## Training and consultancy for testing laboratories.

### Using R to generate a random sampling table

The open source R programing language is a free software environment for statistical computing and graphics, and is easy to master. The official website is https://www.r-project.org/ . It can run on a wide variety of UNIX platforms, Windows and MacOS.

On September 24, 2016, this blog site published an article on how to use R to generate random numbers (https://consultglp.com/2016/09/24/how-to-use-r-to-generate-random-numbers/) .   In light of the newly revised ISO/IEC 17025 accreditation standards embracing sampling as another important criterion for technical competence assessment, the random number function of R becomes very handy for cargo surveyors and samplers to prepare their sampling plan on cargo shipment.

We can use the random number function of R to create a random number table to suit the needs in randomly selecting samples for laboratory quality analysis.

For example, there is a shipment of 1000 bags of coffee beans in a warehouse to be surveyed prior to be dispatched to port. The buyer requires a 5% sampling for laboratory quality testing.  That means some 50 bags have to be random selected before composite a portion of each bag into a suitable sized test sample through a quartering sub-sampling process.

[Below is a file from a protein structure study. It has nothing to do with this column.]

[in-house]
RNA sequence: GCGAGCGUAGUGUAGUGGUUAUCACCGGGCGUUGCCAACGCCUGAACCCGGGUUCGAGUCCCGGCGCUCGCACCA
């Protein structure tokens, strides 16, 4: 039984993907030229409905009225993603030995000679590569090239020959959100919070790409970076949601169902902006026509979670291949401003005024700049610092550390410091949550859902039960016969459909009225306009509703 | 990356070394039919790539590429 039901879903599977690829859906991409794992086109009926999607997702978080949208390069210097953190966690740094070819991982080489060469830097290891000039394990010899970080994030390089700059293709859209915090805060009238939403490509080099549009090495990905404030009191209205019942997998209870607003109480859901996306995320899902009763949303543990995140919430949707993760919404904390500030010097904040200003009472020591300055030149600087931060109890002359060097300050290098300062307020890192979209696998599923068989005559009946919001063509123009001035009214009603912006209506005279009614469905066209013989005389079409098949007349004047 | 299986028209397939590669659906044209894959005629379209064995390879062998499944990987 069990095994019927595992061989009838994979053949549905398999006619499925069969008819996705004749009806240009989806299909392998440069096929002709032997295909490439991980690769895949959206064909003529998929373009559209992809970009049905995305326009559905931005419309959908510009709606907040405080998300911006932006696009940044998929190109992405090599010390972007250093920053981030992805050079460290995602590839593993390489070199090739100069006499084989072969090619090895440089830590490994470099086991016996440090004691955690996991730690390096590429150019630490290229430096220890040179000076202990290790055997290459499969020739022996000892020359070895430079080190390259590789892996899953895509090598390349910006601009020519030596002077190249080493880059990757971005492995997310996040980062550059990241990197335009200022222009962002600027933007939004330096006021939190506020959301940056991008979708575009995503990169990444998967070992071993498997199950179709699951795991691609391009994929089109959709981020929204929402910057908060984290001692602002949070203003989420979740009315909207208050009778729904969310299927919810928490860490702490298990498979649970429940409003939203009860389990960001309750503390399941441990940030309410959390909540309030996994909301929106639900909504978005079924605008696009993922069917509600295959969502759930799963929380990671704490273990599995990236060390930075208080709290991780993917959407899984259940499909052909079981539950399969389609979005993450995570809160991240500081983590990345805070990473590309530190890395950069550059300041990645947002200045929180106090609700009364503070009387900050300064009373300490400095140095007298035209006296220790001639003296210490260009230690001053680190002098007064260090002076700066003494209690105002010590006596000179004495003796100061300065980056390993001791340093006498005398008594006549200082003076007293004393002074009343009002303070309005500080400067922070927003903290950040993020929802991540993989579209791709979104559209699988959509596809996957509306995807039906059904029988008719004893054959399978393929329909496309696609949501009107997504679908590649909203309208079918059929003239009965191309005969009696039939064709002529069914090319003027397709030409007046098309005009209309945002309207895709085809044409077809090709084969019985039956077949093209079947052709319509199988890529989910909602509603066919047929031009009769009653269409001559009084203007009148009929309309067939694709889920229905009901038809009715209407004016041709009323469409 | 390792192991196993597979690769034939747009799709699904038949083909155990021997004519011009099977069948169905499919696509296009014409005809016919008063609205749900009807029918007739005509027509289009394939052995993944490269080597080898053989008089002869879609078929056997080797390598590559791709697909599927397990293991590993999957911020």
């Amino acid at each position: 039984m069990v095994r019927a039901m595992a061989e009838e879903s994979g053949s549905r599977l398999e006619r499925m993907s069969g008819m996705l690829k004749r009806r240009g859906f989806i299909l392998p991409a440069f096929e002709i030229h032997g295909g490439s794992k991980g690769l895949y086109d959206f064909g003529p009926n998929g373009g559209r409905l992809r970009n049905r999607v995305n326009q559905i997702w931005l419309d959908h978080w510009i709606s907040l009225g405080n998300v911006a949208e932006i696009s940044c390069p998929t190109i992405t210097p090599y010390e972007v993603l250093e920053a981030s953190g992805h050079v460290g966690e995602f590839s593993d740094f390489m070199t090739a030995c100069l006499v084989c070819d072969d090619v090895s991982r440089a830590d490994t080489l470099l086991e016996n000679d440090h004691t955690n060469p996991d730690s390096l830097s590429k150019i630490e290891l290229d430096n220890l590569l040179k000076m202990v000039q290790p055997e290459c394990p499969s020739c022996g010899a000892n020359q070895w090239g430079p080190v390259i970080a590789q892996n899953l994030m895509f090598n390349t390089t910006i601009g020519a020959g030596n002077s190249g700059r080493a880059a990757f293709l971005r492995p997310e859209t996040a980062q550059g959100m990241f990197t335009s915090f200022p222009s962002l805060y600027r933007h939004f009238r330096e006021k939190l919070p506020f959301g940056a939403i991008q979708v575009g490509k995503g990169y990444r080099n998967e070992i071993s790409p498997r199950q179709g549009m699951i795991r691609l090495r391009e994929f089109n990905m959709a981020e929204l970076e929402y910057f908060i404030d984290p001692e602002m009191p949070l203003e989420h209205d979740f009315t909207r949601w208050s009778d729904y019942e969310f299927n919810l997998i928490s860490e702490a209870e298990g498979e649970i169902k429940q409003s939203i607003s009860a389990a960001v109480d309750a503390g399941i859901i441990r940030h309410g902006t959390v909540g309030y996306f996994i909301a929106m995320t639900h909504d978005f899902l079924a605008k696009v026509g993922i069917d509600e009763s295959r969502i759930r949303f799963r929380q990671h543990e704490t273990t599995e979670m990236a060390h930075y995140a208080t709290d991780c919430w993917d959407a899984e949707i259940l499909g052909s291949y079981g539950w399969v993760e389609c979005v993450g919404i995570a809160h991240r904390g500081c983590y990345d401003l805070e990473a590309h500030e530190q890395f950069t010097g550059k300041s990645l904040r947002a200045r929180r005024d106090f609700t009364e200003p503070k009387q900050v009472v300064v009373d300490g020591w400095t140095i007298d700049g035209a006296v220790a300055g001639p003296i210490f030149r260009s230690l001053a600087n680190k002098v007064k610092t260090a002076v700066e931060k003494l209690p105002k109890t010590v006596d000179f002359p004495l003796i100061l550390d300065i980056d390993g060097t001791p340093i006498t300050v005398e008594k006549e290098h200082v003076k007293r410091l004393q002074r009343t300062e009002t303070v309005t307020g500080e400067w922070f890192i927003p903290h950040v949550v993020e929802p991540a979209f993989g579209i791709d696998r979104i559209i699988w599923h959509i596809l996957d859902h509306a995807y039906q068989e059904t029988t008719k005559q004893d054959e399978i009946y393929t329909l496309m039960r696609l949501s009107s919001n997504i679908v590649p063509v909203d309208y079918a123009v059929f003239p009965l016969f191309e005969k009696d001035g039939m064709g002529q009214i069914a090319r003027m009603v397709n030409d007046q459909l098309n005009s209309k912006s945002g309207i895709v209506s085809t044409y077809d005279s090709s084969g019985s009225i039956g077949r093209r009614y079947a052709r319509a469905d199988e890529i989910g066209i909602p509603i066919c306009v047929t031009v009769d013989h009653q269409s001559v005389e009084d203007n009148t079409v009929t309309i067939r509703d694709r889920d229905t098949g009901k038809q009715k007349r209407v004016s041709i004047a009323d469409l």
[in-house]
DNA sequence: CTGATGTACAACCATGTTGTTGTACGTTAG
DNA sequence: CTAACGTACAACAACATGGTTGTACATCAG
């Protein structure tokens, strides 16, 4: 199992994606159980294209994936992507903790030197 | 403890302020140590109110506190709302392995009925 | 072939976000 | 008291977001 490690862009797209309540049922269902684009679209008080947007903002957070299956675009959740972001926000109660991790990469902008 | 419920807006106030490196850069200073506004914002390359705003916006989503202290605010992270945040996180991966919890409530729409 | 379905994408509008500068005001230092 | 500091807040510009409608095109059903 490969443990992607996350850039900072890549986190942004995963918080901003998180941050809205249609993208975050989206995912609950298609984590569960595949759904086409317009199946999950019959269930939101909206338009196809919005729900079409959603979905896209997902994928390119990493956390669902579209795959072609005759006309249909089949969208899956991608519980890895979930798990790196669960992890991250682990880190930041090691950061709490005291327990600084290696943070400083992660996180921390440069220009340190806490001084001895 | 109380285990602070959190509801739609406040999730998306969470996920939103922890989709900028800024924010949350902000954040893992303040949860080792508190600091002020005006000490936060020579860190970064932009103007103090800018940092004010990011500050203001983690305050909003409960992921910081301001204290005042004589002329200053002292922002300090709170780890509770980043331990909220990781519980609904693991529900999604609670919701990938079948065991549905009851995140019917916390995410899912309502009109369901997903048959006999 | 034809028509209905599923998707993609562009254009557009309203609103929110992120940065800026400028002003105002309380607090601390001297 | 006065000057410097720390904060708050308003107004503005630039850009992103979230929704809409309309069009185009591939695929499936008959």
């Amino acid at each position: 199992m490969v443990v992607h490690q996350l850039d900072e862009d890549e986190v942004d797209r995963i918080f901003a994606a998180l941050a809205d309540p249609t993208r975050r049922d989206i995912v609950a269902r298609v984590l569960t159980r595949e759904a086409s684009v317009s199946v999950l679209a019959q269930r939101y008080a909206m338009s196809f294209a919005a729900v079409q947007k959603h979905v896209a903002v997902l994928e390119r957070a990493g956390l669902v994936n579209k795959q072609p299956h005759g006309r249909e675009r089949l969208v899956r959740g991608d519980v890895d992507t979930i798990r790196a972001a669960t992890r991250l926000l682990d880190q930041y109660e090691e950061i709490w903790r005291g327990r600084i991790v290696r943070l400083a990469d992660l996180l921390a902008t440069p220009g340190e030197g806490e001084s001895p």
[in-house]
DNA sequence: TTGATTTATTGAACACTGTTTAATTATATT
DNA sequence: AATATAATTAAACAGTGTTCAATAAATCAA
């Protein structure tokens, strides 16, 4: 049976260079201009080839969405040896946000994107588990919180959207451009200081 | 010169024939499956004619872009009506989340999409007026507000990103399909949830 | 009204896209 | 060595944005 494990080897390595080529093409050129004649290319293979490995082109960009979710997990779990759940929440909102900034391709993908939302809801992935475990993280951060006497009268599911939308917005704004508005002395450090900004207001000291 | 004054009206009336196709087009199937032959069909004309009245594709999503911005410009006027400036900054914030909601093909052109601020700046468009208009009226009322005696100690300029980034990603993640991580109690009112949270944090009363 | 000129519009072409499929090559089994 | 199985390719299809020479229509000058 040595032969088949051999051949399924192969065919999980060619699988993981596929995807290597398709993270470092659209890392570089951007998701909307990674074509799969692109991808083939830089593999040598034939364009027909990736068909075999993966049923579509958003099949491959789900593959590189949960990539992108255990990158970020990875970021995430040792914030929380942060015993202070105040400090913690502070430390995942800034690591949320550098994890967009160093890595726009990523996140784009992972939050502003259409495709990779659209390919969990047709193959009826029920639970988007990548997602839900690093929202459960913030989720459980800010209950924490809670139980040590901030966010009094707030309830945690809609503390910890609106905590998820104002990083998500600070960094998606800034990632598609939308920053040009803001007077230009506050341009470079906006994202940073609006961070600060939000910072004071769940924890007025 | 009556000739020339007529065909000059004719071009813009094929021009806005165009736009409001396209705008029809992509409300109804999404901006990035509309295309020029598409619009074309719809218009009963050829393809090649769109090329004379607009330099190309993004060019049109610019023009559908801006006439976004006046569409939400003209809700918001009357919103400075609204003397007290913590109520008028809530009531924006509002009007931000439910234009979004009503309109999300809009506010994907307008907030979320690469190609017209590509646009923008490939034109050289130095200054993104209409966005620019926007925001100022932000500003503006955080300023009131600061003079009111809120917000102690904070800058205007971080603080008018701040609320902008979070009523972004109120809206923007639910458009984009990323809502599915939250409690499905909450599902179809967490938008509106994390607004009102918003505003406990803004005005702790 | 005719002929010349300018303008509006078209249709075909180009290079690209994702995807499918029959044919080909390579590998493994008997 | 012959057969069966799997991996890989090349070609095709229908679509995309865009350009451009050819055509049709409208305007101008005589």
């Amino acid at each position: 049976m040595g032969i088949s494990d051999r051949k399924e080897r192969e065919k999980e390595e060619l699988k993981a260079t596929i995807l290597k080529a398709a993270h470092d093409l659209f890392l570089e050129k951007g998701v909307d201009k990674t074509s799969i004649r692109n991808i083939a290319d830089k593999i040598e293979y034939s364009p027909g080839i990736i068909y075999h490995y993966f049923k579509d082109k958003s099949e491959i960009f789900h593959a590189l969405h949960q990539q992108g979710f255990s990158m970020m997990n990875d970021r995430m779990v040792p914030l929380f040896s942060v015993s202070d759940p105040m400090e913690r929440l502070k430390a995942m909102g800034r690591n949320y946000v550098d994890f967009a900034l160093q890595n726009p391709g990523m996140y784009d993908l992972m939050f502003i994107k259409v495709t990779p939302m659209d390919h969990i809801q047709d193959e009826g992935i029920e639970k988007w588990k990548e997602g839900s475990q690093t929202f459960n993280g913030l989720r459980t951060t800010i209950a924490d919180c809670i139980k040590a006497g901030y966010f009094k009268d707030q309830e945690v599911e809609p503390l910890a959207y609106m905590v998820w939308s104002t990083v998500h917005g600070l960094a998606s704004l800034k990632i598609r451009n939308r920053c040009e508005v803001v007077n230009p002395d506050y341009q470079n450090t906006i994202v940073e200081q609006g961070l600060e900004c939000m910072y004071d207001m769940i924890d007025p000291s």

The sampling plan, therefore, can be the following process:

1.  Label each bag with a sequential number

2.  Create 50 numbers in a random number table with the R command language:

> RandSampling=sample(500,50)

> dim(RandSampling)=c(10,5)

> RandSampling

[,1]   [,2]   [,3]   [,4]   [,5]

[1,]  154  424   84  486   82

[2,]   78  214  275  498  388

[3,]   93  104  478  148  258

[4,]  229  283   96  479  489

[5,]  487  211  216   59  263

[6,]   94  450   47  201  105

[7,]  330  121  130  276   56

[8,]   11  415  303  240  407

[9,]  427   60   71  142  409

[10,]  101  238  228  441  355

>

3.  Sample a portion (say, 500g) of the coffee beans from the bags with these selected numbers into a large sampling bag.

4.  Conduct a sample quartering process on site to reduce the test sample size to about 2.5 kg before sending to the laboratory for analysis.